February is often associated with St. Valentine’s Day. Although it’s generally considered a celebration of romantic love, I’d like you to spend some time thinking about your friendships. The Lord didn’t create us to live in isolation but in relationship with one another. As Christians, our foremost friendship is with Jesus. He loves us as no one else can and will never forget or forsake us. Furthermore, when we walk closely with Him, we’ll become the kind of companions others need and want.
As Christians, our foremost relationship is with Jesus.
Many years ago, I read a description of a genuine friend. Although I don’t remember who said it, I wrote it down and have kept it all these years.
A friend is a treasure who loves you as you are, sees not only who you are but who you can become, is there to catch you when you fall, shares your everyday experiences, accepts your worst but helps you become your best, understands your past, believes in your future, accepts you today just as you are, and comes in when the whole world has gone out.
We all need friends like this, don’t we? The book of Proverbs provides wise counsel to help us select the right kind of companions. Consider the following verses: “A friend loves at all times” (17:17), “There is a friend who sticks closer than a brother” (18:24), “Faithful are the wounds of a friend” (27:6), “A man’s counsel is sweet to his friend” (27:9). You see, genuine friendships are characterized by love, loyalty, and honesty. They not only support us, but they also have our permission to advise and even correct us when necessary.
That’s why it’s so important to make sure those closest to us are heading in the same direction we are. Although Christians can have relationships with unbelievers, we must realize that they are going the opposite way spiritually. That’s why our dearest friends must be fellow believers who share the same love for the Savior. Godly companions are essential because they encourage us to walk obediently with Christ and stimulate us to become more like Him in our character, conduct, and conversation.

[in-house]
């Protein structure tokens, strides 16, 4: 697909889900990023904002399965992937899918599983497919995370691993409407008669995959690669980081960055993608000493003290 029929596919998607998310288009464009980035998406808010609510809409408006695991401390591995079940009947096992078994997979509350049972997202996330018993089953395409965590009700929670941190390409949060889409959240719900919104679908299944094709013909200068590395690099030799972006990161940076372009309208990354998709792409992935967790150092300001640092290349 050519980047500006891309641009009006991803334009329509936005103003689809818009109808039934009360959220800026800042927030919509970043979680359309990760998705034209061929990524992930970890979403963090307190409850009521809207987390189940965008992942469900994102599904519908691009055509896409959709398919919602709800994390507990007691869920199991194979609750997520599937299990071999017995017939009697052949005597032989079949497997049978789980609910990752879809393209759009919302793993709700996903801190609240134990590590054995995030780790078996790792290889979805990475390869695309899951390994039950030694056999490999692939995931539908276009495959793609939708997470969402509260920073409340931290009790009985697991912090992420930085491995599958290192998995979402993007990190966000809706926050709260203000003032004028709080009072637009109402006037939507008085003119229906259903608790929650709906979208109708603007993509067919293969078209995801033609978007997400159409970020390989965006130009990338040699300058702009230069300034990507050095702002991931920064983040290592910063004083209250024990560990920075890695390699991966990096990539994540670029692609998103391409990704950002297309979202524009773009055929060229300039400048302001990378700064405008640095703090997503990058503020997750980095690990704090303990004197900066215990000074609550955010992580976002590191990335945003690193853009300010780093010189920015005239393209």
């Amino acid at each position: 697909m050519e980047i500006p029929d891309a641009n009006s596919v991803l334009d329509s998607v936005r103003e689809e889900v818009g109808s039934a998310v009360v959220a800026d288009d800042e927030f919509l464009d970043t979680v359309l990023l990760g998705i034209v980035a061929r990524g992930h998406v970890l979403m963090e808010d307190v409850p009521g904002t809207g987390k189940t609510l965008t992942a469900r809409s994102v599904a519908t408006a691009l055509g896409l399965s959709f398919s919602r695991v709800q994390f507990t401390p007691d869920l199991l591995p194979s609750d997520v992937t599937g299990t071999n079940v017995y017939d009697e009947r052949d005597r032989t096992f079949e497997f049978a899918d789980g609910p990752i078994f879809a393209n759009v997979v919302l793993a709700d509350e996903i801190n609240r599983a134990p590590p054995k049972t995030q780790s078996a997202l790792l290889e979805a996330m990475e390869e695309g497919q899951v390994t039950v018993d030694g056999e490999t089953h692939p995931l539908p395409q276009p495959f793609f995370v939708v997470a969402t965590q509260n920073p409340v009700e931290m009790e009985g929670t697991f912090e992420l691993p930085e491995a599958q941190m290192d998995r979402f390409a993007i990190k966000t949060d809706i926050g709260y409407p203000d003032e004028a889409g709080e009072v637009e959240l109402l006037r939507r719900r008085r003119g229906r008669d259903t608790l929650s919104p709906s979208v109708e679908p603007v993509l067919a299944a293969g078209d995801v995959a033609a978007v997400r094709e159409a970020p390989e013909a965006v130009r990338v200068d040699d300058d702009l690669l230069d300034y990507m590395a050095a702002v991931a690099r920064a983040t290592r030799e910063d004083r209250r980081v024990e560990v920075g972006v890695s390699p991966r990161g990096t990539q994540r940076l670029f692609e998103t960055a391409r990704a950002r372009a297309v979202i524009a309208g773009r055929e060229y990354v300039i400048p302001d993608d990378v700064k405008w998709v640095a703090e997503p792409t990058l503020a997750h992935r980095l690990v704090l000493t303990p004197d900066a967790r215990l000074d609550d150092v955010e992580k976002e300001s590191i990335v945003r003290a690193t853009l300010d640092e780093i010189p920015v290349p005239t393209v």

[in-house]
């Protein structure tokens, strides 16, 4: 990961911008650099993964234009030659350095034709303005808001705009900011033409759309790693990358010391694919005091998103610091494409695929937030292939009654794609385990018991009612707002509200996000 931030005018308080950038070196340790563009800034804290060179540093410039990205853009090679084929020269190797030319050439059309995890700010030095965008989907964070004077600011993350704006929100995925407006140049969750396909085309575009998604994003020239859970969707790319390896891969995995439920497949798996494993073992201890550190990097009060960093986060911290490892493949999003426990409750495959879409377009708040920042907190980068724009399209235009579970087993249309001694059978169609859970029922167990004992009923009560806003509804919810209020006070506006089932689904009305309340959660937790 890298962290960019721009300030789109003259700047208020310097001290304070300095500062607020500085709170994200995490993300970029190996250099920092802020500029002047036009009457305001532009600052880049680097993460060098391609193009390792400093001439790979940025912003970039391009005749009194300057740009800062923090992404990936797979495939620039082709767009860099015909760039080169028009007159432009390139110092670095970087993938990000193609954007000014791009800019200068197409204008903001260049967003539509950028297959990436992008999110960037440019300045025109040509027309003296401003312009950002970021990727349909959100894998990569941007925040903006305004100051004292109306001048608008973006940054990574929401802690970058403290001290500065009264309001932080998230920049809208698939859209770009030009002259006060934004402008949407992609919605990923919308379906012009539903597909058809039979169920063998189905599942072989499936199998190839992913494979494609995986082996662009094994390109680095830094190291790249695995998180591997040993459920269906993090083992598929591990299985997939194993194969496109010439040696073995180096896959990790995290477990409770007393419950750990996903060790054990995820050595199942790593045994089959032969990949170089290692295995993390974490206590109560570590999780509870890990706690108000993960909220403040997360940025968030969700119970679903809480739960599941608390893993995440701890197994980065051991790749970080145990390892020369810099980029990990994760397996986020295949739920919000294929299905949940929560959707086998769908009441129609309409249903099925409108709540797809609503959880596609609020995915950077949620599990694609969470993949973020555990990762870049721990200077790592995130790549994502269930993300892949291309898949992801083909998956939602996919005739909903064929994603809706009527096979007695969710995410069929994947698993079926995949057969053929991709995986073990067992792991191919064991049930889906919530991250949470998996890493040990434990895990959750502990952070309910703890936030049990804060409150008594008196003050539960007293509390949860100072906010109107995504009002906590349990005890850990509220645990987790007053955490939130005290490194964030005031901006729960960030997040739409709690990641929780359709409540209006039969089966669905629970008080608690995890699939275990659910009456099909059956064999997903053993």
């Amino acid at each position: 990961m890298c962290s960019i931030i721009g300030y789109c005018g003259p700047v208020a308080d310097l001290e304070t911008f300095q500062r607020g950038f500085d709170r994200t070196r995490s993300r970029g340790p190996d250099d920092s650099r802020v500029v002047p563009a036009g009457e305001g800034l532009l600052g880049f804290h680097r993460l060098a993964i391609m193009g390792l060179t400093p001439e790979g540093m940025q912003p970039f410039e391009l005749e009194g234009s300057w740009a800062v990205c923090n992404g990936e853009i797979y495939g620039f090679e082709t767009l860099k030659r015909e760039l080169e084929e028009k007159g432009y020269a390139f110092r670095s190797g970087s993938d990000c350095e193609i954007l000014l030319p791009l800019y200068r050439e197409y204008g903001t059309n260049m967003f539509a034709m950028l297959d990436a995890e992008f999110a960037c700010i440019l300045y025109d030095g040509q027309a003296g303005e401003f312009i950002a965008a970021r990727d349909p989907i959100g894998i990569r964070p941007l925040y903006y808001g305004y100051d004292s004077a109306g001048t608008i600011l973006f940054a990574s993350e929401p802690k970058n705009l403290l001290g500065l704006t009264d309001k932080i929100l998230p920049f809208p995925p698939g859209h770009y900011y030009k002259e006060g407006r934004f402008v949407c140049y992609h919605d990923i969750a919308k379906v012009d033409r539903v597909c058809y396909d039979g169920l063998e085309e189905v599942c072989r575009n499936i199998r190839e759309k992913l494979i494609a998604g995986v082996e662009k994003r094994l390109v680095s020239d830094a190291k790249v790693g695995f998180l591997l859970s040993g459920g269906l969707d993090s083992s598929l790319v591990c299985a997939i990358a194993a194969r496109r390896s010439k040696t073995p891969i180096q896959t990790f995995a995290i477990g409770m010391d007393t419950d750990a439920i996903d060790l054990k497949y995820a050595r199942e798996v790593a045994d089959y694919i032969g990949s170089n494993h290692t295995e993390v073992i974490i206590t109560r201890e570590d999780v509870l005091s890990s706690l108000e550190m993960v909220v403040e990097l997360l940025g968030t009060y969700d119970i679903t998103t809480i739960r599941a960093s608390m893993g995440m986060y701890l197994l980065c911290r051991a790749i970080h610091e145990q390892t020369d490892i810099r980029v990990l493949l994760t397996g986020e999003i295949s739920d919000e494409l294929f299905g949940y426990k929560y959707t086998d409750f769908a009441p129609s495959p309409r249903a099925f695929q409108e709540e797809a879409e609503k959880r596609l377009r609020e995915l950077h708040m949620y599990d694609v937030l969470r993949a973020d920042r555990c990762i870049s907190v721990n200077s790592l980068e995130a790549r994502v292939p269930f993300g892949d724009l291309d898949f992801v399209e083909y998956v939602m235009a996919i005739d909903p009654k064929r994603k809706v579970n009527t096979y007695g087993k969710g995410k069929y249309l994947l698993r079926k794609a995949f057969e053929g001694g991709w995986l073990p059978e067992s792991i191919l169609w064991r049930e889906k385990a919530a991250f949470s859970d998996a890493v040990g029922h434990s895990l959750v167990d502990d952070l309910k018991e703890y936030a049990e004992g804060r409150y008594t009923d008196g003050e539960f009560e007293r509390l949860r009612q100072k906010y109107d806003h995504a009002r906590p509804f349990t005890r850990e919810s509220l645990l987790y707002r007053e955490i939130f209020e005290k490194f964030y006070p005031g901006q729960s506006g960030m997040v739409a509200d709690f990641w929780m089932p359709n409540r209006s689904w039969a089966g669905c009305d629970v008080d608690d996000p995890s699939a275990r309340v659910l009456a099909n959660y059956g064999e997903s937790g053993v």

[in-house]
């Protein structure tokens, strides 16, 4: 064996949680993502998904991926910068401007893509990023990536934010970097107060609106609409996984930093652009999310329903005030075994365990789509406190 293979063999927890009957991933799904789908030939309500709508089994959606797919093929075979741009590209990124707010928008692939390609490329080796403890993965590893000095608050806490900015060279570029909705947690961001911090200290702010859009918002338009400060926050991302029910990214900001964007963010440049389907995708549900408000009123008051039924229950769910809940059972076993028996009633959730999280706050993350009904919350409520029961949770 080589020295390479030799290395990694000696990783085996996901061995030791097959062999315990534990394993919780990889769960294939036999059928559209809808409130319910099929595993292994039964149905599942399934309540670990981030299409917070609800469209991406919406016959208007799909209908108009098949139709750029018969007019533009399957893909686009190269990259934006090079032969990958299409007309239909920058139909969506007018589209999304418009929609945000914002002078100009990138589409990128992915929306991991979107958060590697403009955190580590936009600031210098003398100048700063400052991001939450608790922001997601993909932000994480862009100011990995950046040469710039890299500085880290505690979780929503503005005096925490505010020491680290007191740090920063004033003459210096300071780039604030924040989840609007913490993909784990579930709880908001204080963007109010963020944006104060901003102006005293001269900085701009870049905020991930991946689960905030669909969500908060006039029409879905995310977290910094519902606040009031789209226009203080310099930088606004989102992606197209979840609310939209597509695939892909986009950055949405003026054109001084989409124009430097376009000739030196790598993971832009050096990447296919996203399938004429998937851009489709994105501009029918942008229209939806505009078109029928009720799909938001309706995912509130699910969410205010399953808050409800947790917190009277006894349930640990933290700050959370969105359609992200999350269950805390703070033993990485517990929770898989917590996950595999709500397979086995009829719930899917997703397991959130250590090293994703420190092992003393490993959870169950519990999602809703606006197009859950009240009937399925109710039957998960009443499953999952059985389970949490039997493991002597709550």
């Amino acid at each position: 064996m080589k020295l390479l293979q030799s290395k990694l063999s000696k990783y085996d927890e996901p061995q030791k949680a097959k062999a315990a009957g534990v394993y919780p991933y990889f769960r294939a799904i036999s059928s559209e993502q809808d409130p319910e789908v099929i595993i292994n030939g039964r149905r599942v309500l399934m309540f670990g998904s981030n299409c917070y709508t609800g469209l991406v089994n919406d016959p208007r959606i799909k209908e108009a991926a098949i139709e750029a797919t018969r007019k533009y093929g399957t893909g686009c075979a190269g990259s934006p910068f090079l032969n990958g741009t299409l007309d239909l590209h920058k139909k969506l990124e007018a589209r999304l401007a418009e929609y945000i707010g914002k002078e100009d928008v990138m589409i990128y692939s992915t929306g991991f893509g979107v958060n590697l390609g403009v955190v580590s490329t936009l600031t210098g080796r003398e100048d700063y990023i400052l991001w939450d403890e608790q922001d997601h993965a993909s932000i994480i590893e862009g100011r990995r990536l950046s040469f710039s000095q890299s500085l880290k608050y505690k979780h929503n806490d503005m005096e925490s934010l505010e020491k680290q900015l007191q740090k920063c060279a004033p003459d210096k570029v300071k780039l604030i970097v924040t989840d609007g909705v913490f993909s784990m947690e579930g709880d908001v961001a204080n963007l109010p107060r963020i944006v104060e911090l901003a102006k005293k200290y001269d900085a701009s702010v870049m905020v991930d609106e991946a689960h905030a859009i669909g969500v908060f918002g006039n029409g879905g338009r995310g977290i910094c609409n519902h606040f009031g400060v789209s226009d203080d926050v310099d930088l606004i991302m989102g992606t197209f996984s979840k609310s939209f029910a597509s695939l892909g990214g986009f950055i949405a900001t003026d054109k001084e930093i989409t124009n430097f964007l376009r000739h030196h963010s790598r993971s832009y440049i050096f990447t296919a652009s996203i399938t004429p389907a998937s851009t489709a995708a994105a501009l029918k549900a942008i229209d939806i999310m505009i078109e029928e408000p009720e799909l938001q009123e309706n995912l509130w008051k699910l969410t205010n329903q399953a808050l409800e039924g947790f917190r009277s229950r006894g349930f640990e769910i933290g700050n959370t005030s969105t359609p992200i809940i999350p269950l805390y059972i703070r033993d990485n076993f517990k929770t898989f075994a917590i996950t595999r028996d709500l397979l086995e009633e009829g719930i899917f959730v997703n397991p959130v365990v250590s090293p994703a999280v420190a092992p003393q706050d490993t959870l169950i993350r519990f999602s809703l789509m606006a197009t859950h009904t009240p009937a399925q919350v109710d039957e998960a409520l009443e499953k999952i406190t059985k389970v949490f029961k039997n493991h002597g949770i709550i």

If you have such a friend, never take that relationship for granted. All genuine friendships must be built and nurtured. And if you are still searching for this kind of friend, please understand that it will require an investment of time, energy, and vulnerability on your part. The value you place on your friends is evidenced by the way you treat them. So let’s consider what it takes to develop a deep friendship.
First of all, friendships require time spent together. If we’re too busy to schedule time for a friend, that relationship will not flourish. I have some wonderful, godly friends with whom I talk every day. I truly enjoy getting together with them and consider our time together to be a valuable investment in our relationship.
Second, communication is essential. Initially, our conversations focus on learning who the other person is, but as the friendship develops, we become more transparent. This is a two-way process in which we both openly share our thoughts and feelings, and attentively listen, as we seek to understand the other person. As trust increases, we feel safe to talk about things we’ve never told anyone else.
The third requirement for a genuine friendship is shared life experiences. We rejoice together over each other’s accomplishments and sympathize with the defeats, trials, and heartaches. Do you have someone with whom you can both laugh and cry? I have a few friends who encourage me whenever we’re together. They make me laugh, but they also comfort me when my heart is broken. I seek their counsel when I’m trying to understand what the Lord would have me do, and sometimes they offer guidance when I don’t even realize I need it. Whatever experiences I go through, they share them with me.
Fourth, true friends demonstrate their love for each other. Their relationship is characterized by gratitude and thoughtfulness. With today’s technology, it’s easy to encourage a friend with a call, email, or text message. Another way genuine friends show their love is by being unselfish and loyal. They are quick to help each other, even if it’s inconvenient, and won’t abandon the other person when everyone else does. Friends accept each other’s weaknesses and failures, and they are quick to forgive any offenses.
The Lord designed us to be relational beings, and He desires that we have intimate compnionship with other people. Throughout my life, I’ve been blessed with a number of faithful friends. The best thing about each of them is that they help me become the person God wants me to be. The richest relationships are always centered on the Lord and His desires for us. My prayer is that you will experience a mutual friendship that encourages you and your friend to become more like Christ.
Charles F. Stanley
P.S. During the month of February, would you consider letting your friends know how much you value them? I’d also like to take this opportunity to let you know that In Touch Ministries considers you a friend and is truly grateful for your partnership with us. Without faithful friends like you, we could not continue to strengthen believers and reach the lost with the gospel.